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Andreas Schmittner, Tiago A. M. Silva, Klaus Fraedrich, Edilbert Kirk, and Frank Lunkeit

( Schmittner et al. 2005 ). Here we attempt to further our understanding of the processes that drive the ocean circulation in coupled ocean–atmosphere models by studying the orographic effects of mountains and ice sheets. Model studies of the effects of mountains on the atmospheric circulation and climate have a long tradition ( Kitoh 2002 ; Manabe and Terpstra 1974 ); however, to our knowledge, no study to date has investigated the effects on the global ocean circulation. We will show that mountains and

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Diandong Ren, Rong Fu, Lance M. Leslie, Jianli Chen, Clark R. Wilson, and David J. Karoly

1. Introduction The Greenland Ice Sheet (GrIS), because of its large size, unique location, and strong thermal contrast with adjacent open waters, has a strong influence on large-scale atmospheric variations ( Wallace 2000 ; Bromwich et al. 1999 ), and its melting has a potential influence on global sea level rise ( Yin et al. 2009 ). Its response to a warming climate and the resultant influence on global and regional climate is widely acknowledged ( Thomas 2001 ; Steffen and Box 2001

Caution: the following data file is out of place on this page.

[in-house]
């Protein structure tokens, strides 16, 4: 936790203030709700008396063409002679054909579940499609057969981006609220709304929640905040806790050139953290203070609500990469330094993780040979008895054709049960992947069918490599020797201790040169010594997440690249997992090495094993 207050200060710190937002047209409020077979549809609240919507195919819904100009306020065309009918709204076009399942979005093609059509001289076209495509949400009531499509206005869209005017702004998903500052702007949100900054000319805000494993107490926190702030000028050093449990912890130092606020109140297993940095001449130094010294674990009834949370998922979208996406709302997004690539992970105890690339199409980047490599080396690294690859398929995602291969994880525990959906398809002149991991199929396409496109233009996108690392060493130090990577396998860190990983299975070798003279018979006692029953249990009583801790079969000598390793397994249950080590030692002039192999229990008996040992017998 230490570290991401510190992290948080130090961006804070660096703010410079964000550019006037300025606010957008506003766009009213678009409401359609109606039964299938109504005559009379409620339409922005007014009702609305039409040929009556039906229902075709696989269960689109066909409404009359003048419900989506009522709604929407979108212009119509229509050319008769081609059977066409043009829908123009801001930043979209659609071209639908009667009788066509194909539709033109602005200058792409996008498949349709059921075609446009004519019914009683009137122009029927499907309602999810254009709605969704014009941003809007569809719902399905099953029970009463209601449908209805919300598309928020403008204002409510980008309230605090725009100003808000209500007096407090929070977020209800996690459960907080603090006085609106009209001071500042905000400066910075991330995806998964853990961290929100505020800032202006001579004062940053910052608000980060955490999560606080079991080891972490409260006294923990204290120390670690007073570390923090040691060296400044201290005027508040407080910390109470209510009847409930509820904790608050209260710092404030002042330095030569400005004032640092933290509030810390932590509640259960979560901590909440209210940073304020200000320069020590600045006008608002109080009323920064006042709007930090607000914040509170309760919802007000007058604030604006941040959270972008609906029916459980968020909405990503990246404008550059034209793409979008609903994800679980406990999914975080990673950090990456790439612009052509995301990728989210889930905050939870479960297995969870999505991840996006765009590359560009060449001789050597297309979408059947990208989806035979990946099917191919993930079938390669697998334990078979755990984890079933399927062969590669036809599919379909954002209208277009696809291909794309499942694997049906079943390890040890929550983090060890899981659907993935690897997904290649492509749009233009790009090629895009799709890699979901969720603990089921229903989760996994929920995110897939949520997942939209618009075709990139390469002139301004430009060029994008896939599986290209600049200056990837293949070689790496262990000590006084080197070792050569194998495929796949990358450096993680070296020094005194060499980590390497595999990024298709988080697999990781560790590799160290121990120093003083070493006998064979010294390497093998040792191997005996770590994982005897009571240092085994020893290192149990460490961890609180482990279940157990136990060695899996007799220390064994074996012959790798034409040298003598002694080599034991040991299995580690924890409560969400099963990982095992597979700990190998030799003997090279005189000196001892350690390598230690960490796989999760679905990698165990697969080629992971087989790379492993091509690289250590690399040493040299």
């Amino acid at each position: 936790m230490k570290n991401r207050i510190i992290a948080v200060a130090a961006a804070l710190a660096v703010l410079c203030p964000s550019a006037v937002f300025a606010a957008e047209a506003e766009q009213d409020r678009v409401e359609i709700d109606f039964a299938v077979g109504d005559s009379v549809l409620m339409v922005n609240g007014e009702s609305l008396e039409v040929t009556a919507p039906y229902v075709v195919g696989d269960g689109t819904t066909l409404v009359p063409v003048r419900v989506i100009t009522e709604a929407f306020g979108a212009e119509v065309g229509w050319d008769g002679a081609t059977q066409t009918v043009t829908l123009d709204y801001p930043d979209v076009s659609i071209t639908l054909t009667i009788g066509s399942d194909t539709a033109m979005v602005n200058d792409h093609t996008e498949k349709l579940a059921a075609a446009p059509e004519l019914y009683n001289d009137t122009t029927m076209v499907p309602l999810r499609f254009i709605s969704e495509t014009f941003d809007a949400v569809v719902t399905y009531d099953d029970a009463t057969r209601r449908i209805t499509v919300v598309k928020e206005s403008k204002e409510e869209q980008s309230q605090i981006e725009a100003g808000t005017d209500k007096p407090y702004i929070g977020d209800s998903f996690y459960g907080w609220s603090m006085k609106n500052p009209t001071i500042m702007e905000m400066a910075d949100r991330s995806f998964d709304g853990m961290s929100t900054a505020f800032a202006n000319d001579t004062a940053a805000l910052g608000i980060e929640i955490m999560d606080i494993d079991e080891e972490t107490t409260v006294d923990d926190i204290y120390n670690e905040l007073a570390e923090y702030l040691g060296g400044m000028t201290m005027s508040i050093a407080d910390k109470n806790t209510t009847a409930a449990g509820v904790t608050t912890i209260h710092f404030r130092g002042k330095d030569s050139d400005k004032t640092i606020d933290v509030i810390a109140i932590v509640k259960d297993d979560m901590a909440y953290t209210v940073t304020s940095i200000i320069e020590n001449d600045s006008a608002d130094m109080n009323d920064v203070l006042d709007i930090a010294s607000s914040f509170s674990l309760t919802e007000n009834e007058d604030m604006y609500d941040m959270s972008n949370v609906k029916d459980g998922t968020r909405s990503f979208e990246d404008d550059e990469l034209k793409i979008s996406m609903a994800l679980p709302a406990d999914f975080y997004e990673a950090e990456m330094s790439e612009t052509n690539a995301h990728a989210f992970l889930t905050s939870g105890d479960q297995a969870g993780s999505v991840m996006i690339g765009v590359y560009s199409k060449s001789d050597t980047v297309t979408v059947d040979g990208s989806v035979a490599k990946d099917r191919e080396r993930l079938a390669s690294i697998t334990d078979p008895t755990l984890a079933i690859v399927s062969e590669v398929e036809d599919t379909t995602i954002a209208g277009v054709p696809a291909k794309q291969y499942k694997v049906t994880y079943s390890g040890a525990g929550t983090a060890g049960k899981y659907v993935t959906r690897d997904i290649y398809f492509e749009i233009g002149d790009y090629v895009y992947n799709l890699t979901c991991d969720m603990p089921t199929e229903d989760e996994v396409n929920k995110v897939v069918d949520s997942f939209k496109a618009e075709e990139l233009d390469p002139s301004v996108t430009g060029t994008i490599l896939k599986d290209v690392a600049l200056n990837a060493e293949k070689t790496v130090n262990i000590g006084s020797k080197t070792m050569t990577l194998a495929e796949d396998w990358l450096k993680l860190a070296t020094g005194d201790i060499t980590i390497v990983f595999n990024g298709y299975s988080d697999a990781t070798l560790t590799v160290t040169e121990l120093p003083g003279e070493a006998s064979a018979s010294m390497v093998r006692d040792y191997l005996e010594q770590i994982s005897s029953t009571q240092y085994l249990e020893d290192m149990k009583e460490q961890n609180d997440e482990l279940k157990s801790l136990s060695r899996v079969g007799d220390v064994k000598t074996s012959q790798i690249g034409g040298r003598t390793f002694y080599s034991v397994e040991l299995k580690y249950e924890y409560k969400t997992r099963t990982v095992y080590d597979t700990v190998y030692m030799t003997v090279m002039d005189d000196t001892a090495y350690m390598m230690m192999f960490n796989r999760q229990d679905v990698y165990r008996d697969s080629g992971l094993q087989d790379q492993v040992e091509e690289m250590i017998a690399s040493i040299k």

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Jeremy G. Fyke, Lionel Carter, Andrew Mackintosh, Andrew J. Weaver, and Katrin J. Meissner

1. Introduction Ice shelves and ice sheets evolve in response to changes in oceanic and atmospheric boundary conditions. Recent dramatic losses of long-lived ice shelves in both hemispheres highlight the uniqueness of recent climate change and have focused attention on causal factors that promote ice shelf retreat. Ice shelves respond dynamically and thermodynamically to changes in underlying ocean temperature ( Holland et al. 2008a ) and surface air temperature (SAT). Several authors (e

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Edward Hanna, Philippe Huybrechts, Konrad Steffen, John Cappelen, Russell Huff, Christopher Shuman, Tristram Irvine-Fynn, Stephen Wise, and Michael Griffiths